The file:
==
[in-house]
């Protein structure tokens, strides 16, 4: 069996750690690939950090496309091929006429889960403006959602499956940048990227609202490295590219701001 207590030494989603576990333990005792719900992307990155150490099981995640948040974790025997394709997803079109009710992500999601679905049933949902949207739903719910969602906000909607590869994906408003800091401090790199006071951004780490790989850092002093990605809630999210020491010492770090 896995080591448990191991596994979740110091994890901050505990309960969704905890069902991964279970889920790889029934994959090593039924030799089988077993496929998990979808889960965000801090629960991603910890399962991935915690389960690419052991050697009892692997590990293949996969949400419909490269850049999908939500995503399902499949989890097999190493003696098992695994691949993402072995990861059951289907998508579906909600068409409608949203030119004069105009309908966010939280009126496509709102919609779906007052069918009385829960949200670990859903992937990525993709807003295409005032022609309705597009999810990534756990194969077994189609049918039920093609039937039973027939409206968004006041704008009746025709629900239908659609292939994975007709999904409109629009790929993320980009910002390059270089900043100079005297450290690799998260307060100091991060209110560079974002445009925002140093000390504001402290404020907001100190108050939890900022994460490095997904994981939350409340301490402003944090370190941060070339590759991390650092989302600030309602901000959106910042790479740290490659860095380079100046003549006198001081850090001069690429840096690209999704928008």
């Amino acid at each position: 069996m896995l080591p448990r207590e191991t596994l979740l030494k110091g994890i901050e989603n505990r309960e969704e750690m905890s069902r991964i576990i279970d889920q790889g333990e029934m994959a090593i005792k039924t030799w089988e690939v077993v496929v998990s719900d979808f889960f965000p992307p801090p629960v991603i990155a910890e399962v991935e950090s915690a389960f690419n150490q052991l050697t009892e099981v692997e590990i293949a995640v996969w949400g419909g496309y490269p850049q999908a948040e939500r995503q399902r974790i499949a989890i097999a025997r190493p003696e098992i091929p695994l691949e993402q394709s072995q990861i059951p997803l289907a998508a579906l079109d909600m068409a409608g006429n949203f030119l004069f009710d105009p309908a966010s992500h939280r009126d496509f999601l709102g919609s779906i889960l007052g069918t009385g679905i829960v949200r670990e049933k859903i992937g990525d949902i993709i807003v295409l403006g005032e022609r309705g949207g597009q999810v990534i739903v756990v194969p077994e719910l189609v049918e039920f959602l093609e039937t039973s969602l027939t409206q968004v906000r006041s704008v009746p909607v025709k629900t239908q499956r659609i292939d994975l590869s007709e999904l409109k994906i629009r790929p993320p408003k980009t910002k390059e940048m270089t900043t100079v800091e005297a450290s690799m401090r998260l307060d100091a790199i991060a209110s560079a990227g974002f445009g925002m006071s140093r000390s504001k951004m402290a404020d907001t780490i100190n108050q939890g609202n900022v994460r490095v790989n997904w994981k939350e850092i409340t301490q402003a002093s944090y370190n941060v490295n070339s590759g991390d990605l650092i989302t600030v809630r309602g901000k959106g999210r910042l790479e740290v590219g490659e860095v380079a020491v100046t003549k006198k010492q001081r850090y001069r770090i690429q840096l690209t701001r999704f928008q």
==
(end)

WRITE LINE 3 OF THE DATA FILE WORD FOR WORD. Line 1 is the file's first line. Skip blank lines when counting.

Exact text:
């Amino acid at each position: 069996m896995l080591p448990r207590e191991t596994l979740l030494k110091g994890i901050e989603n505990r309960e969704e750690m905890s069902r991964i576990i279970d889920q790889g333990e029934m994959a090593i005792k039924t030799w089988e690939v077993v496929v998990s719900d979808f889960f965000p992307p801090p629960v991603i990155a910890e399962v991935e950090s915690a389960f690419n150490q052991l050697t009892e099981v692997e590990i293949a995640v996969w949400g419909g496309y490269p850049q999908a948040e939500r995503q399902r974790i499949a989890i097999a025997r190493p003696e098992i091929p695994l691949e993402q394709s072995q990861i059951p997803l289907a998508a579906l079109d909600m068409a409608g006429n949203f030119l004069f009710d105009p309908a966010s992500h939280r009126d496509f999601l709102g919609s779906i889960l007052g069918t009385g679905i829960v949200r670990e049933k859903i992937g990525d949902i993709i807003v295409l403006g005032e022609r309705g949207g597009q999810v990534i739903v756990v194969p077994e719910l189609v049918e039920f959602l093609e039937t039973s969602l027939t409206q968004v906000r006041s704008v009746p909607v025709k629900t239908q499956r659609i292939d994975l590869s007709e999904l409109k994906i629009r790929p993320p408003k980009t910002k390059e940048m270089t900043t100079v800091e005297a450290s690799m401090r998260l307060d100091a790199i991060a209110s560079a990227g974002f445009g925002m006071s140093r000390s504001k951004m402290a404020d907001t780490i100190n108050q939890g609202n900022v994460r490095v790989n997904w994981k939350e850092i409340t301490q402003a002093s944090y370190n941060v490295n070339s590759g991390d990605l650092i989302t600030v809630r309602g901000k959106g999210r910042l790479e740290v590219g490659e860095v380079a020491v100046t003549k006198k010492q001081r850090y001069r770090i690429q840096l690209t701001r999704f928008q």